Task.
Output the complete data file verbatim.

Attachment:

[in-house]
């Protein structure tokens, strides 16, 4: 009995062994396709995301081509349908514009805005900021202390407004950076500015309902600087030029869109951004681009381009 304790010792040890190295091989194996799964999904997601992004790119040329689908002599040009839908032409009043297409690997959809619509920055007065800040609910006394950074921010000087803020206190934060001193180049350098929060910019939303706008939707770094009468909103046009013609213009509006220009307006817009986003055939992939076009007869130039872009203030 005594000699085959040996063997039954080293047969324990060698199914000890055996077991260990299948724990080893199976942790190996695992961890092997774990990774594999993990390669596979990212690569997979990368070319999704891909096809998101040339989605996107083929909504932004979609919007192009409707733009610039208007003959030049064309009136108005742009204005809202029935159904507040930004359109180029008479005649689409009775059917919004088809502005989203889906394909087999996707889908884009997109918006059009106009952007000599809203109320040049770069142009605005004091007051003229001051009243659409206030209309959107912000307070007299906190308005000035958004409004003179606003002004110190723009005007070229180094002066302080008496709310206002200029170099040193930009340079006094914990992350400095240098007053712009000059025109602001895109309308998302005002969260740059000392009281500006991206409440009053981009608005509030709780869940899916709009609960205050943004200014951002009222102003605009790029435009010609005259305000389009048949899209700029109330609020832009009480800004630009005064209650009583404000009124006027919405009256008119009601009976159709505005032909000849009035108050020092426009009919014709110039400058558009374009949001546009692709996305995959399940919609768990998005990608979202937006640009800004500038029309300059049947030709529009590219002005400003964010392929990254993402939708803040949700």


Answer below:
[in-house]
């Protein structure tokens, strides 16, 4: 009995062994396709995301081509349908514009805005900021202390407004950076500015309902600087030029869109951004681009381009 304790010792040890190295091989194996799964999904997601992004790119040329689908002599040009839908032409009043297409690997959809619509920055007065800040609910006394950074921010000087803020206190934060001193180049350098929060910019939303706008939707770094009468909103046009013609213009509006220009307006817009986003055939992939076009007869130039872009203030 005594000699085959040996063997039954080293047969324990060698199914000890055996077991260990299948724990080893199976942790190996695992961890092997774990990774594999993990390669596979990212690569997979990368070319999704891909096809998101040339989605996107083929909504932004979609919007192009409707733009610039208007003959030049064309009136108005742009204005809202029935159904507040930004359109180029008479005649689409009775059917919004088809502005989203889906394909087999996707889908884009997109918006059009106009952007000599809203109320040049770069142009605005004091007051003229001051009243659409206030209309959107912000307070007299906190308005000035958004409004003179606003002004110190723009005007070229180094002066302080008496709310206002200029170099040193930009340079006094914990992350400095240098007053712009000059025109602001895109309308998302005002969260740059000392009281500006991206409440009053981009608005509030709780869940899916709009609960205050943004200014951002009222102003605009790029435009010609005259305000389009048949899209700029109330609020832009009480800004630009005064209650009583404000009124006027919405009256008119009601009976159709505005032909000849009035108050020092426009009919014709110039400058558009374009949001546009692709996305995959399940919609768990998005990608979202937006640009800004500038029309300059049947030709529009590219002005400003964010392929990254993402939708803040949700």